He's not dead, he's resting
EAPI 3: Profile Controlled IUSE Injection
This is part of a series on EAPI 3.
EAPI 3 makes some fairly substantial changes to how use flags are handled inside the package manager. For developers, this requires a certain amount of attention; for users, there’s probably not much visible difference.
Historically, core Portage didn’t really do much with
USE flags. They were used by conditional dependency specifications, but that was it — things like the
use function were just bits of shell script that looked at the
USE variable, which mostly just came directly from the user’s configuration. Similarly,
IUSE was originally only used for cosmetic purposes — Portage used it to decide which flags to display in output, but didn’t use it to restrict
USE in any way. Thus, packages could query use flags that weren’t listed in
IUSE and still expect things to work.
USE_EXPAND gets even more complicated. Developers often didn’t bother even trying to list such flags in
IUSE, leading to much confusion and strange behaviour.
This is a bit of a nuisance. It makes later user-facing functionality like “has this USE flag changed?” queries much harder to define, and it severely cripples use dependency defaults (was a flag not present for a given version, and thus should the default be used, or was it present but just not listed?). EAPI 3 fixes this.
In EAPI 3,
IUSE is strictly enforced. If a flag isn’t listed in
IUSE (and isn’t covered by the exceptions detailed later), the package manager will filter it from
USE and any relevant
USE_EXPAND variable, and make the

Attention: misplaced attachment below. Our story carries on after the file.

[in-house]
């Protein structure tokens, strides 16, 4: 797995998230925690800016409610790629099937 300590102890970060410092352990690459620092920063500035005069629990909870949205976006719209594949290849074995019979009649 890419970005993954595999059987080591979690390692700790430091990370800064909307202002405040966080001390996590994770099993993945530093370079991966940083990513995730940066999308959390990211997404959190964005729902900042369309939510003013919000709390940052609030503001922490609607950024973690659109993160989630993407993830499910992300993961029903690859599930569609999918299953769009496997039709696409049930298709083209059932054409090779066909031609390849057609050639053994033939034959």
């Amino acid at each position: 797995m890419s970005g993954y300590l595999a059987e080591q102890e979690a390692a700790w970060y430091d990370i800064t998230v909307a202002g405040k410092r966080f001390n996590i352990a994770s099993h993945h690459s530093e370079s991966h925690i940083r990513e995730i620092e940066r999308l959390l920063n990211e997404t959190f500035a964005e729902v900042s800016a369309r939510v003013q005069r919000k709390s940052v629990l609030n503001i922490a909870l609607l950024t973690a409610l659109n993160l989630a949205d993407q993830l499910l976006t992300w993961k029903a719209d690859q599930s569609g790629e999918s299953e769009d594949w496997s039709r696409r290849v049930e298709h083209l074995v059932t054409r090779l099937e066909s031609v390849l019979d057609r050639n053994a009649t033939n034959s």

use functions die if the flag is used in a query.
The problem is, Gentoo developers don’t tend to like the idea of having to explicitly list
ARCH flags like
x86 or certain
USE_EXPAND flags like
IUSE. There are two reasons given for this:
- The flags shouldn’t be user visible.
- It’s lots of effort.
The first argument is mostly invalid; we already have
USE_EXPAND_HIDDEN, and EAPI 3 is tweaking the definition of
USE_EXPAND to let us treat
ARCH as a
USE_EXPAND value that isn’t prefixed with
arch_ like it otherwise would be, allowing us to hide those too.
The second argument may or may not have merit; Gentoo’s gone for the “at least keep the possibility that we’ll avoid having to make people explicitly list things open” approach (at the expense of use dependency defaults not being usable on anything that’s treated that way), whilst Exherbo’s gone for “list everything”.
Here’s (roughly — see PMS for the gory details) how the compromise works:
- The package manager works out something we’ll call
IUSE_EFFECTIVE(which may or may not be an ebuild-visible variable, is not an ebuild-modifiable variable and which will end up in
VDB). It contains everything in
IUSE, along with profile-injected extra values.
- Any value in the profile
IUSE_IMPLICITvariable is treated as being in
IUSE_EFFECTIVE. This would let the much-abused
buildflag carry on working; it has not yet been decided whether any values will be set this way in the profile.
USE_EXPAND_UNPREFIXEDvariable whose name appears in the profile
USE_EXPAND_IMPLICITvariable is treated as having its values implicitly listed. This will probably contain
ARCHetc, but not
LINGUASet al. For any
FOO, the profile
USE_EXPAND_VALUES_FOOvariable lists its (unprefixed) implicitly injected values.
IUSE_EFFECTIVEis thus a fixed, well defined set rather than an infinite set as it is in older EAPIs. Any value that doesn’t end up in
IUSE_EFFECTIVEcannot be queried in any way, and is treated as ‘missing’ for use dependency defaults. Any value in
IUSE_EFFECTIVE, whether or not it is explicitly in
IUSE, is ‘present’ for use dependency defaults.
For developers, all you really need to know is that you need to list things in
IUSE if you want to use them, except if they’re in a small group of special values that will likely contain
KERNEL flags and possibly things like